The cold may end up being the story of this storm.  Below are the forecasted low temperatures for Wednesday.  We expect it to be well below zero up in the mountains.

Beyond this system early next week, the models continue to show a stormy, unsettled pattern.  Let’s hope another one of these systems goes big !

Coldest Storm of the Season Could Arrive Monday

Mountain areas have seen light snow showers this morning just in time for opening day at Powder Mountain and Snowbasin.  Alta and Solitude will open tomorrow, with Deer Valley opening on Saturday. Snow showers will continue through the early evening before the storm exits our area.  Snowfall accumulations will be on the low side with 1-3″ for most locations, with a few spots picking up 2-5″.

Dec. 1st 10:08 am Mount Superior Mountain Cam. Courtesy of alta.com

State of the Snowpack

The active storm track has allowed for many sites to catch up to near-normal snowpack conditions for this time of the year.  The northern mountains of Utah are still below average, but an active storm track should continue to bring relief to areas below average.

Dec. 1st Utah Basin Averaged Snow Water Equivalent (SWE). Courtesy of www.wcc.nrcs.usda.gov.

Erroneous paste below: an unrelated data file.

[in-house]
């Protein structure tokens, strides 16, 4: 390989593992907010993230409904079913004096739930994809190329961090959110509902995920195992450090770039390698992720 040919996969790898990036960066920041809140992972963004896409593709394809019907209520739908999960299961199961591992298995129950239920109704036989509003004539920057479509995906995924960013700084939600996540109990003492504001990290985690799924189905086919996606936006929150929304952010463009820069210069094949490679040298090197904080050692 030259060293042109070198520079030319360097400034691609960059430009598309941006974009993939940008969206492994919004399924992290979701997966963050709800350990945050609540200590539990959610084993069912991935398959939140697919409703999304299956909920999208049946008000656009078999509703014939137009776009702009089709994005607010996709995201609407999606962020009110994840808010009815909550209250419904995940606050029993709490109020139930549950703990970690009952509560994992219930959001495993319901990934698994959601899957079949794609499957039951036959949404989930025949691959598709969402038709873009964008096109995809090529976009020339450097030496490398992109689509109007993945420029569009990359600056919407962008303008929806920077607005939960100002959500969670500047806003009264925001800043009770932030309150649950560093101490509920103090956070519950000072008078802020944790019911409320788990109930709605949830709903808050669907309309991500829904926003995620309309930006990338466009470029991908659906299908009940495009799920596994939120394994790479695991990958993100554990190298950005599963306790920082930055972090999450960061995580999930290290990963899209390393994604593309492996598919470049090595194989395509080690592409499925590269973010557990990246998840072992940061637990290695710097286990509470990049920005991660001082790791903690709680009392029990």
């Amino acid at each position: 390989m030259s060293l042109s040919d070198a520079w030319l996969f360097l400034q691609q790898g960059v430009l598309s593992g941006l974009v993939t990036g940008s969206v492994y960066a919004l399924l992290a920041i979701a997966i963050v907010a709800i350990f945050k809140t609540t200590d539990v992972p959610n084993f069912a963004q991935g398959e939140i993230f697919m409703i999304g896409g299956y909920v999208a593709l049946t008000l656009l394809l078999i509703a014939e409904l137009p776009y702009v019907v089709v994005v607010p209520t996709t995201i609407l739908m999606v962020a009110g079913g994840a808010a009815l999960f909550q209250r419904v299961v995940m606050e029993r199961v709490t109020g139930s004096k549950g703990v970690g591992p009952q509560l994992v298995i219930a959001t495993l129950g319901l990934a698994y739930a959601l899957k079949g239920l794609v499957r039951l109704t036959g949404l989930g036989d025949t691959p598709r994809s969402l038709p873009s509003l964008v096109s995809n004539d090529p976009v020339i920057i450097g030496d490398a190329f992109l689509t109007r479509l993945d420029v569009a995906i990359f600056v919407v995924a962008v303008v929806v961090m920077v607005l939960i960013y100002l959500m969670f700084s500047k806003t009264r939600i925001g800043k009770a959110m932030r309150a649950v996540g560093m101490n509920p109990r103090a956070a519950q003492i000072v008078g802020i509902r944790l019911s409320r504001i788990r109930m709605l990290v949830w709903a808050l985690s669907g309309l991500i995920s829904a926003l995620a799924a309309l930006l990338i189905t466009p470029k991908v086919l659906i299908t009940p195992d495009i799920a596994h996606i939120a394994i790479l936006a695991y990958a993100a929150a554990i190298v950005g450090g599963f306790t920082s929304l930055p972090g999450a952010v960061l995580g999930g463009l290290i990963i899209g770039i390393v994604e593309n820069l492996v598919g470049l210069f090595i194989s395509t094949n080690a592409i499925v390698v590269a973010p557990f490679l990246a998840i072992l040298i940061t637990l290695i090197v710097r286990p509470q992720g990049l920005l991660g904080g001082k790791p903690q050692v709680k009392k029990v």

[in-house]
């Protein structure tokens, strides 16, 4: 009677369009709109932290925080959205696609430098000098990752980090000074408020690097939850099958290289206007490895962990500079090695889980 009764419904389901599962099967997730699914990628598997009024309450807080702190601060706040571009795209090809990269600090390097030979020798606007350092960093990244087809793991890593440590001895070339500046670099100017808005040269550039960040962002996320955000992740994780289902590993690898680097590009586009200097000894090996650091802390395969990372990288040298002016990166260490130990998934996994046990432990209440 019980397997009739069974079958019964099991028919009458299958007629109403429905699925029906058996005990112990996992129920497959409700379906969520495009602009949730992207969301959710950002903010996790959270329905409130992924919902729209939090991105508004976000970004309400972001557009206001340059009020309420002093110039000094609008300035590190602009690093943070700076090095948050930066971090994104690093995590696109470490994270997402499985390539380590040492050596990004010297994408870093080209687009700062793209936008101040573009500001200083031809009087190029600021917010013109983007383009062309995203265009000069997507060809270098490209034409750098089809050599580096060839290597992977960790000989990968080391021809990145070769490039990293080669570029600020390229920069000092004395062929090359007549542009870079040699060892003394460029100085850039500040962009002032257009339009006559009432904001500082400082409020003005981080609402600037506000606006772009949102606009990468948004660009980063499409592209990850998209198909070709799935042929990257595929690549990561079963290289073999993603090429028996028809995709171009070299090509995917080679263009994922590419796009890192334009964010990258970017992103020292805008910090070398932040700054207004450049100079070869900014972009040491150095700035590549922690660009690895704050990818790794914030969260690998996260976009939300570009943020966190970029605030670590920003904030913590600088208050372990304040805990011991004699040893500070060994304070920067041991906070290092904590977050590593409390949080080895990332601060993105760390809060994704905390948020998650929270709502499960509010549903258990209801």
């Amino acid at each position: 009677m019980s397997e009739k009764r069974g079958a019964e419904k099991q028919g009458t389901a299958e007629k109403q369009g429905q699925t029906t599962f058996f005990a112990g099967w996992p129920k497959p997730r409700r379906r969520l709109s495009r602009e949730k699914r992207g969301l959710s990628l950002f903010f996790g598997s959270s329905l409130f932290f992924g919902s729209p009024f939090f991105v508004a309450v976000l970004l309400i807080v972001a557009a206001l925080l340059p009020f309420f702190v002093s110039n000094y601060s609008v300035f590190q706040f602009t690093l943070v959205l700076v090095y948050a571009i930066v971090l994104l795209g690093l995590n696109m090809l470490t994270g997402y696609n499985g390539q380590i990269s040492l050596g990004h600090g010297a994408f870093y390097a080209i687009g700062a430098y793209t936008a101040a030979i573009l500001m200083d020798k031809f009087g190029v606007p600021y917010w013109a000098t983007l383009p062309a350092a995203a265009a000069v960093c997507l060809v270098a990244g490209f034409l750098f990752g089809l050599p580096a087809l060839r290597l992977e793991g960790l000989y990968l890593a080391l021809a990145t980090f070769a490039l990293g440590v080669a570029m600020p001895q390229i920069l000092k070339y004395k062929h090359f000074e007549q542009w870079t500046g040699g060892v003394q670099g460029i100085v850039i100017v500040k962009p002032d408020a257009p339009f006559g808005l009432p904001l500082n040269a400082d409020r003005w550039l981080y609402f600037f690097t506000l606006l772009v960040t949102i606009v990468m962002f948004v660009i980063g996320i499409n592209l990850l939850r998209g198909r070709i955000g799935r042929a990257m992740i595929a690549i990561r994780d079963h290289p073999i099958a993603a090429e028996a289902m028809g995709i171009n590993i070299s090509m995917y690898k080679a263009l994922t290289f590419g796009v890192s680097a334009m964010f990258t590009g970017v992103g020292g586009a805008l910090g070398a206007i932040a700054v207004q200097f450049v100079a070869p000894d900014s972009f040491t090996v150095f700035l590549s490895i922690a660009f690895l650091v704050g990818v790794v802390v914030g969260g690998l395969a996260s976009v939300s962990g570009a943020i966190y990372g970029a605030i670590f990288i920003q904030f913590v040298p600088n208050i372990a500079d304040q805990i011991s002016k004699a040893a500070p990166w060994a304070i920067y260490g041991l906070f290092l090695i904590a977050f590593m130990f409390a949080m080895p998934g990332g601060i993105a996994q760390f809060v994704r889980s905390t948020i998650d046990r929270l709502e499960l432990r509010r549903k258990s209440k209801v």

Next Storm is on the Horizon

High pressure will build across Utah Saturday and Sunday ahead of the next storm system expected to arrive Monday.  A long wave trough will drop southward out of the Gulf of Alaska Sunday morning before moving into northern Utah Monday afternoon.  This system will likely bring the coldest temperatures of the season this far, but precipitation amounts in the Wasatch remain uncertain at this point in time.  Below is an image of the GFS Ensemble for Monday evening.  The GFS and CMC ensembles have trended further north and east with the storm track while the European model keeps the storm further south and west.  A storm track further south and west would favor higher snowfall amounts in the Wasatch, while a solution further north and east would result in less snowfall across the mountains.

Monday, Dec. 5th GFS Ensemble 500 mb chart. Courtesy of models.weatherbell.com


Due to the uncertainty in the storm track, there is considerable uncertainty in modeled snowfall amounts.  The mountains could see anywhere from 5-25″ with Monday’s system.  For now keep expectations low, but hope for the best!



Progressive and Cold